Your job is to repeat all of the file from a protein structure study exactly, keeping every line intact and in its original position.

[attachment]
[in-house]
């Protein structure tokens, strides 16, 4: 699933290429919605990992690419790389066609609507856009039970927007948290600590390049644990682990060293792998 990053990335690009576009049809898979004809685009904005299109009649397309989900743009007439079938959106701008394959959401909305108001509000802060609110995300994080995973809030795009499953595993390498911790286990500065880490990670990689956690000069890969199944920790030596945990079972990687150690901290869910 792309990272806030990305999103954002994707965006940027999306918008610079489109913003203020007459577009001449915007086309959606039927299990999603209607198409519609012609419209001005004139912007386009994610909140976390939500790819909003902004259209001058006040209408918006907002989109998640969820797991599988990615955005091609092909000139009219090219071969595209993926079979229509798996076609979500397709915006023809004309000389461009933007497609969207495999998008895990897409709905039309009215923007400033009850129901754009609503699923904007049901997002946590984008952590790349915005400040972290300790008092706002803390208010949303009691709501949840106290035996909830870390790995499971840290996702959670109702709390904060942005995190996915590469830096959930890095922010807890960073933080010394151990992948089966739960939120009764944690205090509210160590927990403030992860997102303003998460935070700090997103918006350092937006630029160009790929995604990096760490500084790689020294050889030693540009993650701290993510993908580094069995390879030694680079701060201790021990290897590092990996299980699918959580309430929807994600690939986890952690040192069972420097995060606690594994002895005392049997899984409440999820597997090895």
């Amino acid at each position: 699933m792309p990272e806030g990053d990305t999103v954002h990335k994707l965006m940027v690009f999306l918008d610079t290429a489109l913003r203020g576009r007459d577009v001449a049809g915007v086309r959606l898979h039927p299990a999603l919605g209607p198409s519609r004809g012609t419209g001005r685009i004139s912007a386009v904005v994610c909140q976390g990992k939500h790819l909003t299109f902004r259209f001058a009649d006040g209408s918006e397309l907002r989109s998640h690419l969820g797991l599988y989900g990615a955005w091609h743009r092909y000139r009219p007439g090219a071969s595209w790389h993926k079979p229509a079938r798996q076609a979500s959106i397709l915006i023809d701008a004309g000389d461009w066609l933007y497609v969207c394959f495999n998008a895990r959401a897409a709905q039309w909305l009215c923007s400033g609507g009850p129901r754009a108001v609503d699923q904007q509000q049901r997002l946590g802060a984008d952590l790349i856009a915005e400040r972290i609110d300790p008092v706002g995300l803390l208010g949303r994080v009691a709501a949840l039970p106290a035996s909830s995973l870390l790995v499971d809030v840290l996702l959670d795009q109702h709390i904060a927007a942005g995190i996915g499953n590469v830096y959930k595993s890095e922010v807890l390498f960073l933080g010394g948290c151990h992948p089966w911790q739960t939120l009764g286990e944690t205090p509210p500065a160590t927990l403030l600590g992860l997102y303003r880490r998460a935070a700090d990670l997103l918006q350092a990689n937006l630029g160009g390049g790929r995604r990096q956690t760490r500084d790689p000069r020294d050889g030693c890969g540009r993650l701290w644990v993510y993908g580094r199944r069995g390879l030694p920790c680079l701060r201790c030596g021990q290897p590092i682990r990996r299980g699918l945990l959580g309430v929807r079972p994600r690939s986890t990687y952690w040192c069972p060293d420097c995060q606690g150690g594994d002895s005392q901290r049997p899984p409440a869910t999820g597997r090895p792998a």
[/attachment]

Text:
[in-house]
């Protein structure tokens, strides 16, 4: 699933290429919605990992690419790389066609609507856009039970927007948290600590390049644990682990060293792998 990053990335690009576009049809898979004809685009904005299109009649397309989900743009007439079938959106701008394959959401909305108001509000802060609110995300994080995973809030795009499953595993390498911790286990500065880490990670990689956690000069890969199944920790030596945990079972990687150690901290869910 792309990272806030990305999103954002994707965006940027999306918008610079489109913003203020007459577009001449915007086309959606039927299990999603209607198409519609012609419209001005004139912007386009994610909140976390939500790819909003902004259209001058006040209408918006907002989109998640969820797991599988990615955005091609092909000139009219090219071969595209993926079979229509798996076609979500397709915006023809004309000389461009933007497609969207495999998008895990897409709905039309009215923007400033009850129901754009609503699923904007049901997002946590984008952590790349915005400040972290300790008092706002803390208010949303009691709501949840106290035996909830870390790995499971840290996702959670109702709390904060942005995190996915590469830096959930890095922010807890960073933080010394151990992948089966739960939120009764944690205090509210160590927990403030992860997102303003998460935070700090997103918006350092937006630029160009790929995604990096760490500084790689020294050889030693540009993650701290993510993908580094069995390879030694680079701060201790021990290897590092990996299980699918959580309430929807994600690939986890952690040192069972420097995060606690594994002895005392049997899984409440999820597997090895």
């Amino acid at each position: 699933m792309p990272e806030g990053d990305t999103v954002h990335k994707l965006m940027v690009f999306l918008d610079t290429a489109l913003r203020g576009r007459d577009v001449a049809g915007v086309r959606l898979h039927p299990a999603l919605g209607p198409s519609r004809g012609t419209g001005r685009i004139s912007a386009v904005v994610c909140q976390g990992k939500h790819l909003t299109f902004r259209f001058a009649d006040g209408s918006e397309l907002r989109s998640h690419l969820g797991l599988y989900g990615a955005w091609h743009r092909y000139r009219p007439g090219a071969s595209w790389h993926k079979p229509a079938r798996q076609a979500s959106i397709l915006i023809d701008a004309g000389d461009w066609l933007y497609v969207c394959f495999n998008a895990r959401a897409a709905q039309w909305l009215c923007s400033g609507g009850p129901r754009a108001v609503d699923q904007q509000q049901r997002l946590g802060a984008d952590l790349i856009a915005e400040r972290i609110d300790p008092v706002g995300l803390l208010g949303r994080v009691a709501a949840l039970p106290a035996s909830s995973l870390l790995v499971d809030v840290l996702l959670d795009q109702h709390i904060a927007a942005g995190i996915g499953n590469v830096y959930k595993s890095e922010v807890l390498f960073l933080g010394g948290c151990h992948p089966w911790q739960t939120l009764g286990e944690t205090p509210p500065a160590t927990l403030l600590g992860l997102y303003r880490r998460a935070a700090d990670l997103l918006q350092a990689n937006l630029g160009g390049g790929r995604r990096q956690t760490r500084d790689p000069r020294d050889g030693c890969g540009r993650l701290w644990v993510y993908g580094r199944r069995g390879l030694p920790c680079l701060r201790c030596g021990q290897p590092i682990r990996r299980g699918l945990l959580g309430v929807r079972p994600r690939s986890t990687y952690w040192c069972p060293d420097c995060q606690g150690g594994d002895s005392q901290r049997p899984p409440a869910t999820g597997r090895p792998a």